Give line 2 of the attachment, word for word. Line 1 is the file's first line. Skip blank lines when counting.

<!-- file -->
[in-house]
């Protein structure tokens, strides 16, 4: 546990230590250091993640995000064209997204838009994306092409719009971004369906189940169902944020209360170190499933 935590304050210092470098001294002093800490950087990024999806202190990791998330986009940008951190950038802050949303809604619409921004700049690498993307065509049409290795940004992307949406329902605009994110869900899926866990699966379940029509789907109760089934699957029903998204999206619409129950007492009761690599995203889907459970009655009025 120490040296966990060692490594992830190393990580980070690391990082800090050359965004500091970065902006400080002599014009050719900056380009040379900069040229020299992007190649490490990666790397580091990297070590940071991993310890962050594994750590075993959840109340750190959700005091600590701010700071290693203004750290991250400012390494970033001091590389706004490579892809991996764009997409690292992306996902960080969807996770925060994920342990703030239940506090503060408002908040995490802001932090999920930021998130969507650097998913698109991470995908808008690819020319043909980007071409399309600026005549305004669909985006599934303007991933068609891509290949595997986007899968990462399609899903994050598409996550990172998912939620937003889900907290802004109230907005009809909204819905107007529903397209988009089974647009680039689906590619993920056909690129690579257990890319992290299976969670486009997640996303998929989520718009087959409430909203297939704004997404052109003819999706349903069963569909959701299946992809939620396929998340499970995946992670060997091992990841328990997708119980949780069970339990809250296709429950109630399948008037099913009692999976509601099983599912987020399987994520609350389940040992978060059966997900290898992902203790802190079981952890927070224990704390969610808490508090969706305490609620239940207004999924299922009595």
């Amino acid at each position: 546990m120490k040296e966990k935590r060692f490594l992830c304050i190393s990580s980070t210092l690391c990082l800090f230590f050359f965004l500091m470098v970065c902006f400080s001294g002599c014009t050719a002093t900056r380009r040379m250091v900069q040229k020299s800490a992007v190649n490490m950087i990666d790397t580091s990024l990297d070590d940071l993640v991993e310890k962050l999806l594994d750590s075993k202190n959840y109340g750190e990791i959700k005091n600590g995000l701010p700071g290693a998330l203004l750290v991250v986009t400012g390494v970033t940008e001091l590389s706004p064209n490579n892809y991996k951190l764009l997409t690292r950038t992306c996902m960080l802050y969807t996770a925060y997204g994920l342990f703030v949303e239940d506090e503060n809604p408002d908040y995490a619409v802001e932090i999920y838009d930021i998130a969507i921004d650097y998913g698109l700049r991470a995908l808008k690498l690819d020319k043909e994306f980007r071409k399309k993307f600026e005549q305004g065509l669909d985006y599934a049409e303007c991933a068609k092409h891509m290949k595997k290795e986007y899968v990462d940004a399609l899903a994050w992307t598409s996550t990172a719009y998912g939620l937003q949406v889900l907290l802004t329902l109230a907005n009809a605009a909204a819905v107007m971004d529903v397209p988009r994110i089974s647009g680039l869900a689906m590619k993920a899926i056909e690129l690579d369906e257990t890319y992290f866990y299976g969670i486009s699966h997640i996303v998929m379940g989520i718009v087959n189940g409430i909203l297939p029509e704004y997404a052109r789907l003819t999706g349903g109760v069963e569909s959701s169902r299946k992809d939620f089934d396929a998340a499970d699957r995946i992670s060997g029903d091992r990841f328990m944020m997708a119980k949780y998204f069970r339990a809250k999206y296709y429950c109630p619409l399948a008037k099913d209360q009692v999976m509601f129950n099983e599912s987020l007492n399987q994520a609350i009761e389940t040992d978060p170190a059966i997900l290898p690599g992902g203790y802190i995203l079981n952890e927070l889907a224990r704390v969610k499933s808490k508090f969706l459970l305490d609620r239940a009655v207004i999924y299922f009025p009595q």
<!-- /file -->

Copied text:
């Protein structure tokens, strides 16, 4: 546990230590250091993640995000064209997204838009994306092409719009971004369906189940169902944020209360170190499933 935590304050210092470098001294002093800490950087990024999806202190990791998330986009940008951190950038802050949303809604619409921004700049690498993307065509049409290795940004992307949406329902605009994110869900899926866990699966379940029509789907109760089934699957029903998204999206619409129950007492009761690599995203889907459970009655009025 120490040296966990060692490594992830190393990580980070690391990082800090050359965004500091970065902006400080002599014009050719900056380009040379900069040229020299992007190649490490990666790397580091990297070590940071991993310890962050594994750590075993959840109340750190959700005091600590701010700071290693203004750290991250400012390494970033001091590389706004490579892809991996764009997409690292992306996902960080969807996770925060994920342990703030239940506090503060408002908040995490802001932090999920930021998130969507650097998913698109991470995908808008690819020319043909980007071409399309600026005549305004669909985006599934303007991933068609891509290949595997986007899968990462399609899903994050598409996550990172998912939620937003889900907290802004109230907005009809909204819905107007529903397209988009089974647009680039689906590619993920056909690129690579257990890319992290299976969670486009997640996303998929989520718009087959409430909203297939704004997404052109003819999706349903069963569909959701299946992809939620396929998340499970995946992670060997091992990841328990997708119980949780069970339990809250296709429950109630399948008037099913009692999976509601099983599912987020399987994520609350389940040992978060059966997900290898992902203790802190079981952890927070224990704390969610808490508090969706305490609620239940207004999924299922009595």